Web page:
On Dec 27, 2013, at 1:50 AM, kirby urner <kirby.urner@GMAIL.COM> wrote:

On Tue, Dec 24, 2013 at 3:30 PM, Robert Hansen <bob@rsccore.com> wrote:
> You seem to always shoulder students with the burden of suffering a math deficit, whereas it may be the school's curriculum and/or teachers and/or the whole culture of a high school that  starts closing these doors.

Thatís not true. Most of my years here were spent studying curriculums, in detail. I blame the schools and curriculums for not nurturing the students who are good in math. The only students that actually continue on after school and use and apply this gift. The little bit of math that the other students pickup is soon forgotten.

I don't think what we call "math" in K-12 should at all try to style itself as some miniaturized version of what a college math major might study.  It's its own animal.

True, but to my point. Devlinís course is basically a 10th grade introduction to logic. I was taken back by the mathematical immaturity of what he is offering. Maybe if I looked at it as a 10th grade class I would be more impressed.

Numeric literacy includes using measurements and currency, telling time, arithmetic, appreciation for data visualization techniques and conventions, familiarity with rounding / rounding error / significant digits, an understanding of statistical arguments and concepts such as mean, mode and median, standard deviation (bell curve), interest, probabilities, the wave and particle nature of energy...

Then I'd add some broad brush stroke overview perspective as a navigation aid, tell some history.  

This history and context part is a part normally left out I realize, but is what you'd find in a Time-Life trade book such as 'Mathematics', influential on my younger self:


I think many of those who survive the intensely dull presentation of grade schools are saved by trade books (not textbooks) such as the above, and today by stuff in the Internet, such as Mandelbrots and Mandelbulbs 'n stuff.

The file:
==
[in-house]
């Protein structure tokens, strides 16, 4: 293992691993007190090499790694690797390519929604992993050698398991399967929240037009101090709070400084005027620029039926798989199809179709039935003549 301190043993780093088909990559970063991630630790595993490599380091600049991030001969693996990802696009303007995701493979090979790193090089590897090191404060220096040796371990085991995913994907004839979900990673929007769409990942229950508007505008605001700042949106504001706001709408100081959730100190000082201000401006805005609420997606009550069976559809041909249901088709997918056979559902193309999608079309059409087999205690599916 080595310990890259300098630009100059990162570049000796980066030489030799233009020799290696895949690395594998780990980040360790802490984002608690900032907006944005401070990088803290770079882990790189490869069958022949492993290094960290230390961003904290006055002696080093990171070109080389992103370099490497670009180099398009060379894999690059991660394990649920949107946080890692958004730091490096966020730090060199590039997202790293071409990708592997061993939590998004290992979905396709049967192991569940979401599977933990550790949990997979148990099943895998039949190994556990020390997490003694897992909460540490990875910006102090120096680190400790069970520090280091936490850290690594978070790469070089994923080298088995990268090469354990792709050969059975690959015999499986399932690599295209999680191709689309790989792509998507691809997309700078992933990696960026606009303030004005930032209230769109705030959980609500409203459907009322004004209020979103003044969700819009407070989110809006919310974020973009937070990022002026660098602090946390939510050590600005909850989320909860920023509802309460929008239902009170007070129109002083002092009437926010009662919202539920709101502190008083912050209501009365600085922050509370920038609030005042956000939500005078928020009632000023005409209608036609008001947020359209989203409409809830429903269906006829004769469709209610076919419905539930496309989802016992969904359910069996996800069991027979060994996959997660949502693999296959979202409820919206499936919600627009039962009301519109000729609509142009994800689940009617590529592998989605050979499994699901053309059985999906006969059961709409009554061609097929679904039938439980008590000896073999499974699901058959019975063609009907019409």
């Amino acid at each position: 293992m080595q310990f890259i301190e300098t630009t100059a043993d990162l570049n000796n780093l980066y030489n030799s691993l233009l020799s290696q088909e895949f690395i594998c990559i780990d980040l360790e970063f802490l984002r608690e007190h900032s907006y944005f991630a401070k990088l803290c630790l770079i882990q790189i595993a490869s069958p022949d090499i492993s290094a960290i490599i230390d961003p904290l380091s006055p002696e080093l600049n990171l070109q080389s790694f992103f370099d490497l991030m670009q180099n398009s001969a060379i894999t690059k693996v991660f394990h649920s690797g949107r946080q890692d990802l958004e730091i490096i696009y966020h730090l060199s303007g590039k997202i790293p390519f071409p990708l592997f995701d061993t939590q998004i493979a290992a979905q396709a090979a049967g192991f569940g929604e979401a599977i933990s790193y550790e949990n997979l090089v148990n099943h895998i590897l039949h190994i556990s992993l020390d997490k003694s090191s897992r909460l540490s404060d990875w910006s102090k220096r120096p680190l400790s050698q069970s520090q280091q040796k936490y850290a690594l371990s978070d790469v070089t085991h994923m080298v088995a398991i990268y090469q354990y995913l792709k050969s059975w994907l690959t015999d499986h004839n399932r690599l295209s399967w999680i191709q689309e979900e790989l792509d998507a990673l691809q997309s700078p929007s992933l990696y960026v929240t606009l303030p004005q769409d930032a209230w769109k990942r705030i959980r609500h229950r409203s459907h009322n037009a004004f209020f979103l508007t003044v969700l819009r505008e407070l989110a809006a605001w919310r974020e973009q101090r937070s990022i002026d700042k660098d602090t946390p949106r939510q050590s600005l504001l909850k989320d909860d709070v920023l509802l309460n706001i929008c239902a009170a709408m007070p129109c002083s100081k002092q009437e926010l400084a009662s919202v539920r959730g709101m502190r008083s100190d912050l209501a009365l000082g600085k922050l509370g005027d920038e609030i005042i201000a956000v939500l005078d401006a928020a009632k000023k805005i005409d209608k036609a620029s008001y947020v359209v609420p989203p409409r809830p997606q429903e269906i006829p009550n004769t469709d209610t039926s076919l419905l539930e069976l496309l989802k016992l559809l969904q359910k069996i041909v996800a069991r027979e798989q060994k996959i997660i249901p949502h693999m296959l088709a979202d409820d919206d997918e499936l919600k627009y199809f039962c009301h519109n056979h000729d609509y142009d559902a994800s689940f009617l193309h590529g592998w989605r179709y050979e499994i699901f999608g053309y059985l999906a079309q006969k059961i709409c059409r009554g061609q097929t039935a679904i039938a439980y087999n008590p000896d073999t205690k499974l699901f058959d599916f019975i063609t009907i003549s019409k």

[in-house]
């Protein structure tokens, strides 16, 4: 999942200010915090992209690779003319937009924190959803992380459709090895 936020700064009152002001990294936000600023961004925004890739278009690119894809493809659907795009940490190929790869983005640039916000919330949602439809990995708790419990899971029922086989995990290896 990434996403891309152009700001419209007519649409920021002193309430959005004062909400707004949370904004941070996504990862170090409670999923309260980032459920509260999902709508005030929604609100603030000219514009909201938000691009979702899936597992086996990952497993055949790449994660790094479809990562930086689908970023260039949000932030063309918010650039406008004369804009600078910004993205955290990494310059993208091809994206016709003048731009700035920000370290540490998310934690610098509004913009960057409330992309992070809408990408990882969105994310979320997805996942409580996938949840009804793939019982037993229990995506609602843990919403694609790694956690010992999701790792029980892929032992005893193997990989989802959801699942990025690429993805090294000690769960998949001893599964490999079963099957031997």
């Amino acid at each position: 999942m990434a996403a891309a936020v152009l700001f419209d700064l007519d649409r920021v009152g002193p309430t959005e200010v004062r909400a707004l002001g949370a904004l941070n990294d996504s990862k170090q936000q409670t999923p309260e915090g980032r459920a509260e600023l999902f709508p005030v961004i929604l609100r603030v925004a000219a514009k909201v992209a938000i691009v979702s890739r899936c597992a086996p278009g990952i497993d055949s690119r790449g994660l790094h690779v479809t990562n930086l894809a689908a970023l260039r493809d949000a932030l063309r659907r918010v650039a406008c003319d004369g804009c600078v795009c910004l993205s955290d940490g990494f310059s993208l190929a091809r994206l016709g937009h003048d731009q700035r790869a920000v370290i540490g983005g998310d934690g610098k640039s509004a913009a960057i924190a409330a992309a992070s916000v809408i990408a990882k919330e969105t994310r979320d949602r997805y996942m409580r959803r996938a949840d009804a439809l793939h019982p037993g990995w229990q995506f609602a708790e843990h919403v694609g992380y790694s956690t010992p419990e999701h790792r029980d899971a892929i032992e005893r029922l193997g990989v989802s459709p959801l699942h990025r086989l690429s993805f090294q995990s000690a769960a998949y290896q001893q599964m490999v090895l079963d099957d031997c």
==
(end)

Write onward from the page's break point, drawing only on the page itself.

I absolutely loved those Time-Life books, but inspiration is only a small part of the journey. You still have to master the material and that is done in classrooms with textbooks. My associates didnít find our STEM classes intensely dull at all. And we went on to have enjoyable and successful STEM careers. Isnít the likely and more reasonable explanation as to why you find STEM classrooms boring is simply that you donít actually have much of a sincere interest in STEM? You seem fine when STEM equates to watching YouTube videos or just playing, but when it gets serious and weighted with detail, you abscond. Thatís not really about the class, that is about how sincere your interest actually is.

> "Math dependent degree" includes a lot of them, including just about anything healthcare related.  Maybe 3% want to be math majors, whereas 40% seek a math-dependent major.

Arithmetic dependent, probably, but not math dependent. And certainly not pure math dependent.

Arithmetic for sure, but also using measurements and currency, telling time, appreciation for data visualization... is SQL arithmetic?  I'd say not.  Microsoft Access did a lot to expose cube farmers to the power of SQL in terms of pay scale.  Get the DBA certification from Oracle or whatever and watch the income bump up.

You are jumping around a lot here, but since my current practice is based on a whole stack of Oracle products, the least of which is the database, I think I am more than qualified to offer some guidance here. There are very few people who failed algebra and make a living writing SQL. It is probably that the reasoning skills are very similar. Of course, making a living to me doesnít mean writing SQL for a soup kitchen, bless their heart. It means working for a company, often in a cubicle, and making those salaries you keep referring to. And DBAís donít write SQL anymore. Being a DBA is all about security, performance, availability and disaster recovery.


When I started my training as a high school math teacher (Jersey City, 1980s), just about every math teacher I met was training to go in the other direction:  towards private sector IT.  We lost a huge army of math teachers to careers writing Visual Basic.  It's not too late (in theory).  Many of those VBers would like to jump back into teaching math, but we won't let 'em (barriers to entry are high).